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What Is Broadband? FCC Chair Proposes New Standards for Answering That Question

Cooley Alert

Beginning a process that will lead to a report on the availability of broadband service in the US, Federal Communications Commission Chairwoman Jessica Rosenworcel has proposed that the FCC adopt new standards for what qualifies as broadband internet access service and for determining whether broadband deployment is sufficient to meet American needs. The proposal would be the first update to the broadband standards in many years and could have a significant effect on FCC internet policies, including whether it will reinstate its network neutrality rules.

Under the Communications Act, the FCC is required to report annually on whether “advanced telecommunications capability” is “being deployed on a reasonable and timely basis.” This evaluation is based on the FCC’s determination of what qualifies as advanced telecommunications capability, which it has changed as technology evolves and historically has been based on the speeds available from internet access providers.  The FCC last adopted a new standard in 2015, when it set the minimum speed for advanced services at 25 megabits per second (Mbps) downstream and 3 Mbps upstream.

Chairwoman Rosenworcel is proposing to raise the minimum speed for broadband to 100 Mbps/20 Mbps. This will reduce the percentage of the country that is deemed to have broadband service and make it harder for the FCC to conclude that broadband is being deployed on a reasonable and timely basis. She also is proposing to set a “national goal” of 1 gigabit per second downstream and 500 Mbps upstream speeds “for the future,” although that would not be a binding standard.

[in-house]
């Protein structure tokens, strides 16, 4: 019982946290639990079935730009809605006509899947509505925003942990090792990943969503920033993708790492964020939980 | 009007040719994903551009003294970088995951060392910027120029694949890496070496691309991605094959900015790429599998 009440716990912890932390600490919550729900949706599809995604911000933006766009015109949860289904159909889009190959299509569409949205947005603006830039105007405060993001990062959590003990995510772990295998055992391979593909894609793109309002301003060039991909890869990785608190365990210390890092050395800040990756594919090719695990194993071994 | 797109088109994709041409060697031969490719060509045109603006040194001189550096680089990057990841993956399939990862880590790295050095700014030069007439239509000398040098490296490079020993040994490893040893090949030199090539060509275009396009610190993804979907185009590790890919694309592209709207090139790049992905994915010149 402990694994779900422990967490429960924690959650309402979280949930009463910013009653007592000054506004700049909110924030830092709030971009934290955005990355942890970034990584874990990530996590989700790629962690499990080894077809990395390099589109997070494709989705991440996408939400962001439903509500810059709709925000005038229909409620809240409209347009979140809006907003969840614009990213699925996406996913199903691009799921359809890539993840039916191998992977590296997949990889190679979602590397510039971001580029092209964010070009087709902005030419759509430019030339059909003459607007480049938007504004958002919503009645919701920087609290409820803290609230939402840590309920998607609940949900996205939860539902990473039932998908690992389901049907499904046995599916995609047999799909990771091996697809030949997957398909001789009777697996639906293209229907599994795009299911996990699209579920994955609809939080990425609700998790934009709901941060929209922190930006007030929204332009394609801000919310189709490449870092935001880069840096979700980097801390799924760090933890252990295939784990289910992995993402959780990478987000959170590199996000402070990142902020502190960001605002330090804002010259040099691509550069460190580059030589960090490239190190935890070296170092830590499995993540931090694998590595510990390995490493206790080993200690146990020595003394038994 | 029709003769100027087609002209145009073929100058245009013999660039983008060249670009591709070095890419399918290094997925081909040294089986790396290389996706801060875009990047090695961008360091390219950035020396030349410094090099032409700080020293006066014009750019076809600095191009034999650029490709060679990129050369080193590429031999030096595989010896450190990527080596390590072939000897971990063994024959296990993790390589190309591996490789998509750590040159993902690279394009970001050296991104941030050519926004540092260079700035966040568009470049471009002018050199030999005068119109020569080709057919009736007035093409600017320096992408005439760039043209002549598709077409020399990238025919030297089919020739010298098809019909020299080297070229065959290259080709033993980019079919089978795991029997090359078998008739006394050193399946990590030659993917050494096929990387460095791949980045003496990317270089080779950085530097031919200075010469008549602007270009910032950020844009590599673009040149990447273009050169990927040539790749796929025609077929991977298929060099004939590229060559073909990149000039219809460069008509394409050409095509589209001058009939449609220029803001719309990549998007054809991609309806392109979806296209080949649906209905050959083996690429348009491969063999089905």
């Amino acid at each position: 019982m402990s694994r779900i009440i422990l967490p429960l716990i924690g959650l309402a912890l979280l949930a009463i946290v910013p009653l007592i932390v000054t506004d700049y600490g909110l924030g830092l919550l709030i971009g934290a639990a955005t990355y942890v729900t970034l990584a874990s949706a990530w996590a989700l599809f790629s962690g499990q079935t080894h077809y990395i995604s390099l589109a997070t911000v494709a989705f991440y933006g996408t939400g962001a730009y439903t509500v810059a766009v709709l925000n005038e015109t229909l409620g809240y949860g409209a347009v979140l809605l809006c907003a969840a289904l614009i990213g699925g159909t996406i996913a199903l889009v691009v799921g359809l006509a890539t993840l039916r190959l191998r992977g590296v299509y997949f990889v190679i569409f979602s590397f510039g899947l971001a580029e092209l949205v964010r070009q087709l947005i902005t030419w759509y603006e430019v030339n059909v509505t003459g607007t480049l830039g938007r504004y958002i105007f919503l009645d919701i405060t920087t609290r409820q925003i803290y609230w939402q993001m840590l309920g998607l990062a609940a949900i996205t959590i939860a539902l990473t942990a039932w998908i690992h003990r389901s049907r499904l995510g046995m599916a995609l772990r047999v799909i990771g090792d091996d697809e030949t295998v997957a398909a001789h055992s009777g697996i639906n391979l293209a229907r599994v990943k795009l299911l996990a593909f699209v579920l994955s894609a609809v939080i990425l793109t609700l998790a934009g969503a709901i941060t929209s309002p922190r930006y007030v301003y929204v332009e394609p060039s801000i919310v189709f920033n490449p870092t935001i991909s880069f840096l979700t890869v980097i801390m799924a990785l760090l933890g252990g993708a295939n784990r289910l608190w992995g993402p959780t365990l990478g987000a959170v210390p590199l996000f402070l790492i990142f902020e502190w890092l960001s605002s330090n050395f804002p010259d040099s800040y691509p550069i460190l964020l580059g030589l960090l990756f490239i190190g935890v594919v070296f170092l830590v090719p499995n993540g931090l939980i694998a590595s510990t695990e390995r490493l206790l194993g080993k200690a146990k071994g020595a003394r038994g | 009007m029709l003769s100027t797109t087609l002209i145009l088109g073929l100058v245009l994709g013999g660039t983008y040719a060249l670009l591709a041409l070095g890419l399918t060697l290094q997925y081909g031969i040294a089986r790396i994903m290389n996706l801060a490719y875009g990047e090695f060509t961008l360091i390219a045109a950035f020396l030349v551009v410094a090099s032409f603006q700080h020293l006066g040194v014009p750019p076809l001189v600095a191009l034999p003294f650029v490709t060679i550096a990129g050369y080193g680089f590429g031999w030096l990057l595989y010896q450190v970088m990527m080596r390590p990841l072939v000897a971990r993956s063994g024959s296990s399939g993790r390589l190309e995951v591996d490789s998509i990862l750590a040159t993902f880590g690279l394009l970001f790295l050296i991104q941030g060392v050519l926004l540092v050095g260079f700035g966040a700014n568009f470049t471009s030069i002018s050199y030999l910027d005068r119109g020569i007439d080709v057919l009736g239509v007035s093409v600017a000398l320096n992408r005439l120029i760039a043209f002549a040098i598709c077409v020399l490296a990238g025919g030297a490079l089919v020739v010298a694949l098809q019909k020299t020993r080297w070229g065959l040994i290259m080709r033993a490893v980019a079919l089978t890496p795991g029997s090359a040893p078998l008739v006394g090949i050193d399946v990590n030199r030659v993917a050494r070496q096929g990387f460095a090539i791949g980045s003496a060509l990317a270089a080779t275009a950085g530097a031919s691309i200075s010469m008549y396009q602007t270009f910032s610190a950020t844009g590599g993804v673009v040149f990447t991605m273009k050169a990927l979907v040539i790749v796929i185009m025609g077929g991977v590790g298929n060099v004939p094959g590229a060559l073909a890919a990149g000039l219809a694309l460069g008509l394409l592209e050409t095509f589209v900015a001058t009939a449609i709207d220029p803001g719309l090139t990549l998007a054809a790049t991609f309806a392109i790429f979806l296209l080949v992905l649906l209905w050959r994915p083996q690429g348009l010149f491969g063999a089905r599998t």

In addition, Chairwoman Rosenworcel has proposed that, for the first time, the FCC consider “affordability, adoption, availability, and equitable access” in determining whether broadband is being deployed sufficiently. This would broaden the scope of the FCC review beyond the percentage of the population that has access to service at benchmark speeds to a wider range of issues, including whether certain groups, such as low-income households or members of minority groups, can obtain access at the benchmark speed. This more granular analysis also would make it more difficult for the FCC to conclude that broadband is being deployed on a reasonable and timely basis.

The impact of adopting Chairwoman Rosenworcel’s proposals could be significant. For instance, the FCC has used determinations about the availability of broadband service in considering whether to adopt network neutrality rules. For that reason, any change that leads to a determination that broadband is not being deployed in a reasonable and timely manner could result in regulatory changes.

The FCC proceeding that will consider these proposals is in a preliminary stage, and the FCC has not yet requested comments on broadband availability. As the FCC currently has two Democratic commissioners and two Republican commissioners, it is possible that the Republican commissioners could block including these proposals in the final request for comments. Nevertheless, Chairwoman Rosenworcel’s announcement almost certainly will trigger comments on these issues no matter what is included in the notice, and once the fifth FCC commissioner is confirmed, it is likely that these proposals will be adopted in the final broadband deployment report.

Related Contacts
J.G. Harrington   Special Counsel Washington, DC
Henry Wendel  Special Counsel Washington, DC